KSEF RDE: Autophagy in female reproductive tract development and fertility

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According to the Center for Disease Control, in the United States an estimated 7.3 million women between the ages of 15-44 have reduced fertility or are infertile. Ovarian follicular atresia is a cell death event that occurs in 99% of mature follicles and excess follicular atresia is associated with premature ovarian failure, one of the most common causes of infertility in women. Follicular atresia occurs from programmed cell death (PCD), and autophagy (PCD type II) is implicated in this process. Autophagy is a process that recycles cellular components in order to maintain energy levels within the cell. When this process becomes defective in female reproductive tissues, for example the ovary and oviduct, this can lead to reduced fertility. We have developed a novel, mutant mouse model to characterize how autophagy regulates fertility within these reproductive tissues. We find that compromised autophagy results in: 1) premature loss of female germ cells, 2) increased numbers of atretic follicles, 3) developmental defects in the oviduct, and 4) greatly reduced fertility. We are addressing how insulin regulates autophagy in order to better understand the causes of infertility. The long term implications of these experiments will ultimately allow us to address in the future how diet impacts follicle survival. With obesity and childhood obesity rates rising on a yearly basis in Kentucky and across the U.S., a causative link between diet, insulin signaling, autophagy, and fertility needs to be drawn.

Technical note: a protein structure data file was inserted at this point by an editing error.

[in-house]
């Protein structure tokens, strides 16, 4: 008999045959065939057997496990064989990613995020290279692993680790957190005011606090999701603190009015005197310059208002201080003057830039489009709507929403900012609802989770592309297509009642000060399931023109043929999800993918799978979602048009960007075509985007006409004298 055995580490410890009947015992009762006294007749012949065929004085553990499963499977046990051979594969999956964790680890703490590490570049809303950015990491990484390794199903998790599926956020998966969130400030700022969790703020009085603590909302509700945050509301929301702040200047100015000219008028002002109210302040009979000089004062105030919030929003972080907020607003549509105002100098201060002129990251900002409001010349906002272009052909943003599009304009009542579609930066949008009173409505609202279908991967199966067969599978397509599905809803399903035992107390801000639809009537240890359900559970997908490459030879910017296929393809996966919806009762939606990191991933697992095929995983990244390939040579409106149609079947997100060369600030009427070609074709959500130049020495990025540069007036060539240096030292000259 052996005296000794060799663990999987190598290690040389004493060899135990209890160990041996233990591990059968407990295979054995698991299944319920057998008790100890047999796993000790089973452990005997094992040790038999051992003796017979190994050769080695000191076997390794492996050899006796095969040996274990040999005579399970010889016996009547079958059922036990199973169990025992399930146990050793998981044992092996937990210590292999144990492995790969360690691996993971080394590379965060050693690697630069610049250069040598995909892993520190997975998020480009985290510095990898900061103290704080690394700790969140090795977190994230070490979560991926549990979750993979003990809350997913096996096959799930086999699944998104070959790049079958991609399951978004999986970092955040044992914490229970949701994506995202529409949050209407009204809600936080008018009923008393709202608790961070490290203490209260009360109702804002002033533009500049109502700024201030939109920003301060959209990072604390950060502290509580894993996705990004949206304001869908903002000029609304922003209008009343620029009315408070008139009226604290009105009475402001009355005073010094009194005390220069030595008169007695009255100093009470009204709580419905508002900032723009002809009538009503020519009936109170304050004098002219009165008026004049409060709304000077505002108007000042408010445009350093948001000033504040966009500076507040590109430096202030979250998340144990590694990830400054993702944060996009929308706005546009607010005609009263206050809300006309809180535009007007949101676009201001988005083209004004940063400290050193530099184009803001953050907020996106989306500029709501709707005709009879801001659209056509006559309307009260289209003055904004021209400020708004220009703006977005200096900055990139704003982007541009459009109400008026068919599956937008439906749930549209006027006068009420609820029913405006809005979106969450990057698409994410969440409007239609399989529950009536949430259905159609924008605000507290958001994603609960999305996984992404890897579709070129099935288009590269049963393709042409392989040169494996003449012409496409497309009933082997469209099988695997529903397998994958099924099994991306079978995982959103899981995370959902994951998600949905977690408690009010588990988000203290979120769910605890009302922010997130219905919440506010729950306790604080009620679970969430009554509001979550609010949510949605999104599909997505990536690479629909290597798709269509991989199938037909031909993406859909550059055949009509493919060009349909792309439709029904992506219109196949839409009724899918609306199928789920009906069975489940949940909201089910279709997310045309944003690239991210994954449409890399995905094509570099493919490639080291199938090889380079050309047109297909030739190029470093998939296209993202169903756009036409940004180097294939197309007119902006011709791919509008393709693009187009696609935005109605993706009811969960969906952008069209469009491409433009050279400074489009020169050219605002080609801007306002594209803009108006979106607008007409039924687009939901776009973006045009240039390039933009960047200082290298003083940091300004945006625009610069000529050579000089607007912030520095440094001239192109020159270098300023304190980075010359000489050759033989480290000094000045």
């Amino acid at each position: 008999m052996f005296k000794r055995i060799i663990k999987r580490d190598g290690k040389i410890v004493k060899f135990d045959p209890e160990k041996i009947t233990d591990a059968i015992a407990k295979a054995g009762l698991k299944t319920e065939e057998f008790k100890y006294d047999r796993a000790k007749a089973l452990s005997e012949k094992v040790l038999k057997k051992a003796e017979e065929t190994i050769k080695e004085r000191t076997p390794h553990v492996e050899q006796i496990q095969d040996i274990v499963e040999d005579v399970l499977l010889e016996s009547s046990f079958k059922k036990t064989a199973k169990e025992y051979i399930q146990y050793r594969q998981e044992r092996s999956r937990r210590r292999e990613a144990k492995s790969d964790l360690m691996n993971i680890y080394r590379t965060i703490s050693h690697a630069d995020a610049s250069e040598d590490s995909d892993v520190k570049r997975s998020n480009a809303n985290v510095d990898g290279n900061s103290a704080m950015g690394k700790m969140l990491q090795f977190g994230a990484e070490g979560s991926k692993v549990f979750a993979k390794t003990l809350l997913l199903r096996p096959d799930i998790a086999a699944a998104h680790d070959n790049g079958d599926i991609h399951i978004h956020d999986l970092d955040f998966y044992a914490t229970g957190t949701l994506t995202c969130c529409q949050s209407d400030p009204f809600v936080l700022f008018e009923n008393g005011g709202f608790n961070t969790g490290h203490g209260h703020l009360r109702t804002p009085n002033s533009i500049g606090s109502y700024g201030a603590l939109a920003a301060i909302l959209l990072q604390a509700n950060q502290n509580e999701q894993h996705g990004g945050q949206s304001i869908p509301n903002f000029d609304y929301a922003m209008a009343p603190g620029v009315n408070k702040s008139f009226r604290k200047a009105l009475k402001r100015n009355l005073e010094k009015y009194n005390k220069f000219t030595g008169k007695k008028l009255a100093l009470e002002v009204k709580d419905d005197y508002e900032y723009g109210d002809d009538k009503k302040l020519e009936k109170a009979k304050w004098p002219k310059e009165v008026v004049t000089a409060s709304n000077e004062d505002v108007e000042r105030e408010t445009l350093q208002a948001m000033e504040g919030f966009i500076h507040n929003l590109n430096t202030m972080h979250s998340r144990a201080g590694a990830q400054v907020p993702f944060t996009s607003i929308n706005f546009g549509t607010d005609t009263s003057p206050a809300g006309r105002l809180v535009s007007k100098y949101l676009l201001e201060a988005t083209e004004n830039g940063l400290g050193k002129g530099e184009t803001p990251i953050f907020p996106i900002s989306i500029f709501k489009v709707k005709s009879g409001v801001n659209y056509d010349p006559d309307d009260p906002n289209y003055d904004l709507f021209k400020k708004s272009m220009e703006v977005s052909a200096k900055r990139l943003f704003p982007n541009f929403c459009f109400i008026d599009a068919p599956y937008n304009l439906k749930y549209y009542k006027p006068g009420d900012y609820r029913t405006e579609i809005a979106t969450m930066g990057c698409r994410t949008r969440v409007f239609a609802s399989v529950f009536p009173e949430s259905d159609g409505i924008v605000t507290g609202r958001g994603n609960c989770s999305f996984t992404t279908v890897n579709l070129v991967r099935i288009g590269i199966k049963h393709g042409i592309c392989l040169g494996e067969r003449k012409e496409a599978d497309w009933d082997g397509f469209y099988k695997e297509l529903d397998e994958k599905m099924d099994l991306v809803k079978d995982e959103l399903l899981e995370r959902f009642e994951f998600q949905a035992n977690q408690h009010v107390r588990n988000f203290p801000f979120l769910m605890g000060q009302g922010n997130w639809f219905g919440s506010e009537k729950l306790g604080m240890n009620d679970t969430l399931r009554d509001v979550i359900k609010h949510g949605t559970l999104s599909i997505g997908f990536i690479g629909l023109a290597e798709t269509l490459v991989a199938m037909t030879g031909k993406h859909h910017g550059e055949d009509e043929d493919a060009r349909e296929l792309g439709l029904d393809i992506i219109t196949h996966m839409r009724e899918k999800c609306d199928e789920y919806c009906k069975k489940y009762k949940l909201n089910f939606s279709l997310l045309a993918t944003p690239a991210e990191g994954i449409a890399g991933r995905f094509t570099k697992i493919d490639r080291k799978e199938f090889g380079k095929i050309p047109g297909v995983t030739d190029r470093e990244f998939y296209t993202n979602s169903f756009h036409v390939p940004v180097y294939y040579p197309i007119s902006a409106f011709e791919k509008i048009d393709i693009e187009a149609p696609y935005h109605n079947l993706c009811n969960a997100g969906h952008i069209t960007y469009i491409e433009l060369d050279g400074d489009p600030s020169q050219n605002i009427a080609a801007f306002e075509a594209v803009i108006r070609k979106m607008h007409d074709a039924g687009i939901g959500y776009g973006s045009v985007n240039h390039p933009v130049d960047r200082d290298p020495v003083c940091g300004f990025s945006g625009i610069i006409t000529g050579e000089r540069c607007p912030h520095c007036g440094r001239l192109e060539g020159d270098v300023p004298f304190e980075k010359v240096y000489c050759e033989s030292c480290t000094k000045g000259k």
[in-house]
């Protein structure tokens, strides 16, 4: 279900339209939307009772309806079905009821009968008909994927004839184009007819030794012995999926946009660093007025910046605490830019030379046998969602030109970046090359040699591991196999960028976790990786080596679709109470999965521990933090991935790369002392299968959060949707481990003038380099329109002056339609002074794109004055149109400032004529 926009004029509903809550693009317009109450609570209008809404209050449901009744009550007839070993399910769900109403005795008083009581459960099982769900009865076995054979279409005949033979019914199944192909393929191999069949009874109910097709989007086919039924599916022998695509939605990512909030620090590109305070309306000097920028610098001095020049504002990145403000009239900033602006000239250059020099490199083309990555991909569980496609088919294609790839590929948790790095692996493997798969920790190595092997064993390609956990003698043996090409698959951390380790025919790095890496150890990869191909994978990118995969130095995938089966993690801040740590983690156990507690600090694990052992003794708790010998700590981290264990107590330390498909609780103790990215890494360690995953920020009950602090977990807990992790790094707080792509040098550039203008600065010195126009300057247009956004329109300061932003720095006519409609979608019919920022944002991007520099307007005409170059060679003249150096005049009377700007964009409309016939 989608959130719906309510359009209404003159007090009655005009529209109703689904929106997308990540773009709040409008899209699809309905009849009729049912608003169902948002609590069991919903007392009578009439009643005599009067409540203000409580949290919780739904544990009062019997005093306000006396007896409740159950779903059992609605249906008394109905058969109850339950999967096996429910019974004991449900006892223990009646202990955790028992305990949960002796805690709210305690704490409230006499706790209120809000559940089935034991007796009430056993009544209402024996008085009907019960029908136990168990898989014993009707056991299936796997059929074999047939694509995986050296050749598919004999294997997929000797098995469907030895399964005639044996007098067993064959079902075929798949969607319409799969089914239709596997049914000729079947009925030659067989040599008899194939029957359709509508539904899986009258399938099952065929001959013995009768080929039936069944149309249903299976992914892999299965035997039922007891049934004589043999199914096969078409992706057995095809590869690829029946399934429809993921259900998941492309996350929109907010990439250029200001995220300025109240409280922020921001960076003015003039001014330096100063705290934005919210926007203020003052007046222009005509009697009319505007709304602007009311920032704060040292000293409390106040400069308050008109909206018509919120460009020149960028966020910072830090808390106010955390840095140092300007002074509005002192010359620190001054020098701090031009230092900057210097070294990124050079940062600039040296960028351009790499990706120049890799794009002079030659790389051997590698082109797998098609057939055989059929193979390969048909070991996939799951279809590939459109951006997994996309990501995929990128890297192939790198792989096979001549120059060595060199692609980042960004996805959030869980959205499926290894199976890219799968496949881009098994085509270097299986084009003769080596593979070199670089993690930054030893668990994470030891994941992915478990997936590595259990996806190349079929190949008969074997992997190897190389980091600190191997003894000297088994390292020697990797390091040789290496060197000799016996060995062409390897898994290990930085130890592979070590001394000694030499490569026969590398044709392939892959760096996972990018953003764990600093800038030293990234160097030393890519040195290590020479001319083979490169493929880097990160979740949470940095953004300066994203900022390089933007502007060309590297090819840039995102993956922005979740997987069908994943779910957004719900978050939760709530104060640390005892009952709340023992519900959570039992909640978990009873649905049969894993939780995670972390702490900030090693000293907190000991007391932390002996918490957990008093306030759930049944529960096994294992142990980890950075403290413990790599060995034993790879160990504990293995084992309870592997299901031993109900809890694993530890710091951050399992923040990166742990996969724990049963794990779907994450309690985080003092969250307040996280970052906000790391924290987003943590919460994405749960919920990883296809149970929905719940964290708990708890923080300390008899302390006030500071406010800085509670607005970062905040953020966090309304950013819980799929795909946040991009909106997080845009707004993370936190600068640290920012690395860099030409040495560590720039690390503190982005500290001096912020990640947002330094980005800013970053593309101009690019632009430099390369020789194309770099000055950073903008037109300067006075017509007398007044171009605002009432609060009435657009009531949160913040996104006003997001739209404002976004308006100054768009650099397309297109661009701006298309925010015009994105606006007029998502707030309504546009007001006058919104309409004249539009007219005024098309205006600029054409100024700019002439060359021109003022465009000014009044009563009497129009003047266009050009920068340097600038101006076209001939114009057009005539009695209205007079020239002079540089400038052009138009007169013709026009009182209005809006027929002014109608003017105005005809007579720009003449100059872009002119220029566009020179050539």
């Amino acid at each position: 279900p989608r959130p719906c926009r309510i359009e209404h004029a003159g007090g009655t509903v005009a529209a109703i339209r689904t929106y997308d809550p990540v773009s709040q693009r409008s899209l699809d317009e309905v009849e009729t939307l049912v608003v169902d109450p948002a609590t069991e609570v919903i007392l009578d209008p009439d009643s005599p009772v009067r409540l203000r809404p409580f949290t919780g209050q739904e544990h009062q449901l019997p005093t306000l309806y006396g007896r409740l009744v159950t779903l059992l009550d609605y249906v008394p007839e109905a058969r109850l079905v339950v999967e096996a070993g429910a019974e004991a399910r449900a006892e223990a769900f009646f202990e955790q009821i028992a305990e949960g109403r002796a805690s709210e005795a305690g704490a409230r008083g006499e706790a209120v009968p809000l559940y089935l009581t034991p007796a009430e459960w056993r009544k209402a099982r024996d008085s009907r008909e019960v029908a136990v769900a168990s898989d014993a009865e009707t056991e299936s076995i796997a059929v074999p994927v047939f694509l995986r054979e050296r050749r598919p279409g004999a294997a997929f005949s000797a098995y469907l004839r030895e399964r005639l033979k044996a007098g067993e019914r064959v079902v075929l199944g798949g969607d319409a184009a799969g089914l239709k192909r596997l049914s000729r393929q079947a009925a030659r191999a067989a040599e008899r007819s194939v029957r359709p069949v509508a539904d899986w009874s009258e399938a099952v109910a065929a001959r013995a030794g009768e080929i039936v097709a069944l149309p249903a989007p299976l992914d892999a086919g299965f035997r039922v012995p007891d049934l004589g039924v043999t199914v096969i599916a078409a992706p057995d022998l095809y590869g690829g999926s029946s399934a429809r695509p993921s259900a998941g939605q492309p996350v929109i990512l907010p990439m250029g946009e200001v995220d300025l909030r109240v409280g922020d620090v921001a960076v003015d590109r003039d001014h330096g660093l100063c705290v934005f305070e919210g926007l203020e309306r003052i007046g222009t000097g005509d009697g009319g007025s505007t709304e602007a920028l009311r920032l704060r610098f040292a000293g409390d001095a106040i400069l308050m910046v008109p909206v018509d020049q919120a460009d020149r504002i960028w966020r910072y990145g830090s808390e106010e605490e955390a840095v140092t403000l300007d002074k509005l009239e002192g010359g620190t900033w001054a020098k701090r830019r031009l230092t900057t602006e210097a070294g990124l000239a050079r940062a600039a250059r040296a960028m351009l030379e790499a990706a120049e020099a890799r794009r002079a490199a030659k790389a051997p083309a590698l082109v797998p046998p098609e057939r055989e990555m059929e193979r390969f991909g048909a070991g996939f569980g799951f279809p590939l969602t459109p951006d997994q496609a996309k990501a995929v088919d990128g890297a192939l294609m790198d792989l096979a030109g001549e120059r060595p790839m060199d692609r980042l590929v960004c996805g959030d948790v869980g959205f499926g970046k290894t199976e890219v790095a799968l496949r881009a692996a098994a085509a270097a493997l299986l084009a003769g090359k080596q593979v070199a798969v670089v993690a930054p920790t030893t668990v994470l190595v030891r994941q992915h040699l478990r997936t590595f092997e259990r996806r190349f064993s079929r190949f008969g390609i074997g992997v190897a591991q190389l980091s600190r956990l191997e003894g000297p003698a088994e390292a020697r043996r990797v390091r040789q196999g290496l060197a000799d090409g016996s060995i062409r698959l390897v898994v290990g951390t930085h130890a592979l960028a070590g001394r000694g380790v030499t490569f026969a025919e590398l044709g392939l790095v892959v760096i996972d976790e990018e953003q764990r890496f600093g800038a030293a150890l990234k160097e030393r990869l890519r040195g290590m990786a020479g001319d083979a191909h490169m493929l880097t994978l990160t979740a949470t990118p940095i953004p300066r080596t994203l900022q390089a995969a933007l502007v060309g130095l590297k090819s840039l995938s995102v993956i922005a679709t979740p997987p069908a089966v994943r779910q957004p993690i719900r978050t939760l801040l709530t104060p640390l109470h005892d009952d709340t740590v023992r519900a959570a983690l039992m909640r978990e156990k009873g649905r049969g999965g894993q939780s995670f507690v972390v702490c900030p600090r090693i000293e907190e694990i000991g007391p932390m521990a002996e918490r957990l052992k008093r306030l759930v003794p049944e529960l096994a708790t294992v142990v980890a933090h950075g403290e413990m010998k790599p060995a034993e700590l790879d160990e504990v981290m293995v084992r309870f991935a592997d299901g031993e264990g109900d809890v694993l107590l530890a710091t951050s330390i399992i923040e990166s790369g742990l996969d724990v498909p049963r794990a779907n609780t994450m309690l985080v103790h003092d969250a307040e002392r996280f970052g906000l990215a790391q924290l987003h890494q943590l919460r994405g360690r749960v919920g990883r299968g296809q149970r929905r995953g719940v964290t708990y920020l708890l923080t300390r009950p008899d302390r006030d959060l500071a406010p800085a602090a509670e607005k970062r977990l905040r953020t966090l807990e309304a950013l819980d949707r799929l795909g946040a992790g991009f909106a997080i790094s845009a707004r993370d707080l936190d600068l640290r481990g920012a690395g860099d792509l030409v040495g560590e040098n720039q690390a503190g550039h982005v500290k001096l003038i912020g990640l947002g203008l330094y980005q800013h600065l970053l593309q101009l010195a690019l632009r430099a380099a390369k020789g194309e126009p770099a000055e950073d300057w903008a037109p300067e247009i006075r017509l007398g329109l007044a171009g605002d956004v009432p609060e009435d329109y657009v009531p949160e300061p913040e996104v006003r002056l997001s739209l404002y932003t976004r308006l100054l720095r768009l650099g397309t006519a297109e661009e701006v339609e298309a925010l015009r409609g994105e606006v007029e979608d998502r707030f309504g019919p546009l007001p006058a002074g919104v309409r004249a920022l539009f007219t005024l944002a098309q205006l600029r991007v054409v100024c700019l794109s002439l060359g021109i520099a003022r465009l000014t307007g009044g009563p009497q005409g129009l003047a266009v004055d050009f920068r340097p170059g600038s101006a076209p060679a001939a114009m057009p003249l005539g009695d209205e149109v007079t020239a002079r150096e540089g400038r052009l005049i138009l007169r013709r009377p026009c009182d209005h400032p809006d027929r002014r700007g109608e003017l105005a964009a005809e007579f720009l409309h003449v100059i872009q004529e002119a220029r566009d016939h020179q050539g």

Effective start/end date7/1/116/30/13


  • KY Science and Technology Co Inc: $39,932.00


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